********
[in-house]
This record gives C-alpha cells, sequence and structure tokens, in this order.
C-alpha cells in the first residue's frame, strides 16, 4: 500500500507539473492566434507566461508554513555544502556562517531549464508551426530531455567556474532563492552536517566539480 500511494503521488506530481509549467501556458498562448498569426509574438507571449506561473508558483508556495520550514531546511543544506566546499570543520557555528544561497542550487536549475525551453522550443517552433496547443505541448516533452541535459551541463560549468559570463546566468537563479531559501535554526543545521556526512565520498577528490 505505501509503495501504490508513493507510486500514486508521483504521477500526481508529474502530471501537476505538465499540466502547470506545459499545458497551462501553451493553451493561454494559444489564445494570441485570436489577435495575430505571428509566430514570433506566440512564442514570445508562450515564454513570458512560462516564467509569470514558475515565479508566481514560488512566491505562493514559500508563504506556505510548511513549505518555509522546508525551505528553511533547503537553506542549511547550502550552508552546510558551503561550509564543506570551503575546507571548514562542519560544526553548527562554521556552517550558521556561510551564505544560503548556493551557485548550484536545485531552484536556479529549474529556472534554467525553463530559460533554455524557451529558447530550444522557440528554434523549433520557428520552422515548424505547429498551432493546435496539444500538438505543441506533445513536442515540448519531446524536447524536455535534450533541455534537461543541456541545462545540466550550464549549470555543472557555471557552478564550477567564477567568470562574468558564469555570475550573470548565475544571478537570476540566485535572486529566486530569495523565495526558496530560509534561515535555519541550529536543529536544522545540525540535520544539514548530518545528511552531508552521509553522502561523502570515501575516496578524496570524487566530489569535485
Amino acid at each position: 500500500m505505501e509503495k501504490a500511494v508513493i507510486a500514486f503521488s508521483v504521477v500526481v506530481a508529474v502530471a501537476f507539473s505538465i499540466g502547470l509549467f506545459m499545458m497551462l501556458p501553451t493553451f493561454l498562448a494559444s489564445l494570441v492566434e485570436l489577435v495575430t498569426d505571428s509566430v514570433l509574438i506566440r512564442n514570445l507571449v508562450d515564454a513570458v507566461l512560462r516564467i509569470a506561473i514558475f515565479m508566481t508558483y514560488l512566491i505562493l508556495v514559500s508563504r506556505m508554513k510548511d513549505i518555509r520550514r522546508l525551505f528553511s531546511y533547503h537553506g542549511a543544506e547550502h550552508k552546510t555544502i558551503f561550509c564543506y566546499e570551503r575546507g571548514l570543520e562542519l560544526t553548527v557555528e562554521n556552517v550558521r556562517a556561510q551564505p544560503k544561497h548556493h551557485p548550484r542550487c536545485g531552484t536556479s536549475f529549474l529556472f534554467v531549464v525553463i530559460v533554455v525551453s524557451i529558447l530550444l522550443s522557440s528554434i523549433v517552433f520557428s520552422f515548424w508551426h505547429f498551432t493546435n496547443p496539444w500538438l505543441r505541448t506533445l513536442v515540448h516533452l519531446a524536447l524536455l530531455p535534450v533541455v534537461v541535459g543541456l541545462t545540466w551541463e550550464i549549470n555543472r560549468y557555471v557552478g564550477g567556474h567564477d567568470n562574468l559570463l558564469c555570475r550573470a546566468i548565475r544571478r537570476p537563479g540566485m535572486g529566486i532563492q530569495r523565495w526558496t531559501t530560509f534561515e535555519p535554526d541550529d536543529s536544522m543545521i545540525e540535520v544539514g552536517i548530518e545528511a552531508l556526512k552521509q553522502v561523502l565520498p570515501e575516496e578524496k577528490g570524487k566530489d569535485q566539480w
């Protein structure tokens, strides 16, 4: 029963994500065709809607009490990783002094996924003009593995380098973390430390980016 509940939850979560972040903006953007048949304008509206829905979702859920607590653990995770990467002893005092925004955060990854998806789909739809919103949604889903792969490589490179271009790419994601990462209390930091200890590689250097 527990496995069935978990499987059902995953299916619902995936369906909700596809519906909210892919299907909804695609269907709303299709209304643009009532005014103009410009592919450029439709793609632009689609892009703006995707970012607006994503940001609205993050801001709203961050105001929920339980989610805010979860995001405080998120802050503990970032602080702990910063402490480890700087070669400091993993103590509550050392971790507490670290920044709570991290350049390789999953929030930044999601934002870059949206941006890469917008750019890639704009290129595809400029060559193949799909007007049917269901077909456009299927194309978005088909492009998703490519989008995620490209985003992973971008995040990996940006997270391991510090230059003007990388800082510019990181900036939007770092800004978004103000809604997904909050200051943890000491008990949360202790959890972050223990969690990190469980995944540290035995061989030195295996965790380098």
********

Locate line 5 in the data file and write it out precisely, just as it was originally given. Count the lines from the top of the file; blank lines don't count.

């Protein structure tokens, strides 16, 4: 029963994500065709809607009490990783002094996924003009593995380098973390430390980016 509940939850979560972040903006953007048949304008509206829905979702859920607590653990995770990467002893005092925004955060990854998806789909739809919103949604889903792969490589490179271009790419994601990462209390930091200890590689250097 527990496995069935978990499987059902995953299916619902995936369906909700596809519906909210892919299907909804695609269907709303299709209304643009009532005014103009410009592919450029439709793609632009689609892009703006995707970012607006994503940001609205993050801001709203961050105001929920339980989610805010979860995001405080998120802050503990970032602080702990910063402490480890700087070669400091993993103590509550050392971790507490670290920044709570991290350049390789999953929030930044999601934002870059949206941006890469917008750019890639704009290129595809400029060559193949799909007007049917269901077909456009299927194309978005088909492009998703490519989008995620490209985003992973971008995040990996940006997270391991510090230059003007990388800082510019990181900036939007770092800004978004103000809604997904909050200051943890000491008990949360202790959890972050223990969690990190469980995944540290035995061989030195295996965790380098």